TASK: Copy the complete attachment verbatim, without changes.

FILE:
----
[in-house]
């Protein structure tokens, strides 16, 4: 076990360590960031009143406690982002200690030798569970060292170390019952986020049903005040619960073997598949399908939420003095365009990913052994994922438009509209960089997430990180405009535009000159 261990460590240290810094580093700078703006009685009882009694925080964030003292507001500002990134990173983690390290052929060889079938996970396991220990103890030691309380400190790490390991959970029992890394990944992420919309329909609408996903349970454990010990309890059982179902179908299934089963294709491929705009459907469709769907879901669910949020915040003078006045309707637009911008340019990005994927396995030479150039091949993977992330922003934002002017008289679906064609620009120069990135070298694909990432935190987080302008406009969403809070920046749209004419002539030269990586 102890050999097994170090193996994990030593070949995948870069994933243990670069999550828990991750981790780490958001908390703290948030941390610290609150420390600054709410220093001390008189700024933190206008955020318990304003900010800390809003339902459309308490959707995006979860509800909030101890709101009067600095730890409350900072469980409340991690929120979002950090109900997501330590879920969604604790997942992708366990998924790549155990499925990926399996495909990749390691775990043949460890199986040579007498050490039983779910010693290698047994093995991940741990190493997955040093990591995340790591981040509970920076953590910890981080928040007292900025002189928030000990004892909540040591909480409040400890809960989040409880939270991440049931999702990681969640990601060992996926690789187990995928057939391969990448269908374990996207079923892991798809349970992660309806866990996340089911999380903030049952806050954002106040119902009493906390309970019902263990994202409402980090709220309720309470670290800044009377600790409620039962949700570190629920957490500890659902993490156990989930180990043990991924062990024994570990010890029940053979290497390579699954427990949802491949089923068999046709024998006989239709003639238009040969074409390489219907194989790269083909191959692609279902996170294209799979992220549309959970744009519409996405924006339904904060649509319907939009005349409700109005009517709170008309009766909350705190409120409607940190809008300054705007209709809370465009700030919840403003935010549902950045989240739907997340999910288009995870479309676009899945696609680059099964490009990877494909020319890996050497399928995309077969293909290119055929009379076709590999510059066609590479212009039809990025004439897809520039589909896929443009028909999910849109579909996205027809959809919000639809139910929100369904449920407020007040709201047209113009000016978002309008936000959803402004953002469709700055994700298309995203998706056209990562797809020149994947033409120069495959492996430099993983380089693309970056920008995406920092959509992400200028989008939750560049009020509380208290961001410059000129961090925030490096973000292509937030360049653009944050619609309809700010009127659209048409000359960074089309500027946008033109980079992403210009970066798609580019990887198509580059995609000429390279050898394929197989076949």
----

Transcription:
[in-house]
């Protein structure tokens, strides 16, 4: 076990360590960031009143406690982002200690030798569970060292170390019952986020049903005040619960073997598949399908939420003095365009990913052994994922438009509209960089997430990180405009535009000159 261990460590240290810094580093700078703006009685009882009694925080964030003292507001500002990134990173983690390290052929060889079938996970396991220990103890030691309380400190790490390991959970029992890394990944992420919309329909609408996903349970454990010990309890059982179902179908299934089963294709491929705009459907469709769907879901669910949020915040003078006045309707637009911008340019990005994927396995030479150039091949993977992330922003934002002017008289679906064609620009120069990135070298694909990432935190987080302008406009969403809070920046749209004419002539030269990586 102890050999097994170090193996994990030593070949995948870069994933243990670069999550828990991750981790780490958001908390703290948030941390610290609150420390600054709410220093001390008189700024933190206008955020318990304003900010800390809003339902459309308490959707995006979860509800909030101890709101009067600095730890409350900072469980409340991690929120979002950090109900997501330590879920969604604790997942992708366990998924790549155990499925990926399996495909990749390691775990043949460890199986040579007498050490039983779910010693290698047994093995991940741990190493997955040093990591995340790591981040509970920076953590910890981080928040007292900025002189928030000990004892909540040591909480409040400890809960989040409880939270991440049931999702990681969640990601060992996926690789187990995928057939391969990448269908374990996207079923892991798809349970992660309806866990996340089911999380903030049952806050954002106040119902009493906390309970019902263990994202409402980090709220309720309470670290800044009377600790409620039962949700570190629920957490500890659902993490156990989930180990043990991924062990024994570990010890029940053979290497390579699954427990949802491949089923068999046709024998006989239709003639238009040969074409390489219907194989790269083909191959692609279902996170294209799979992220549309959970744009519409996405924006339904904060649509319907939009005349409700109005009517709170008309009766909350705190409120409607940190809008300054705007209709809370465009700030919840403003935010549902950045989240739907997340999910288009995870479309676009899945696609680059099964490009990877494909020319890996050497399928995309077969293909290119055929009379076709590999510059066609590479212009039809990025004439897809520039589909896929443009028909999910849109579909996205027809959809919000639809139910929100369904449920407020007040709201047209113009000016978002309008936000959803402004953002469709700055994700298309995203998706056209990562797809020149994947033409120069495959492996430099993983380089693309970056920008995406920092959509992400200028989008939750560049009020509380208290961001410059000129961090925030490096973000292509937030360049653009944050619609309809700010009127659209048409000359960074089309500027946008033109980079992403210009970066798609580019990887198509580059995609000429390279050898394929197989076949």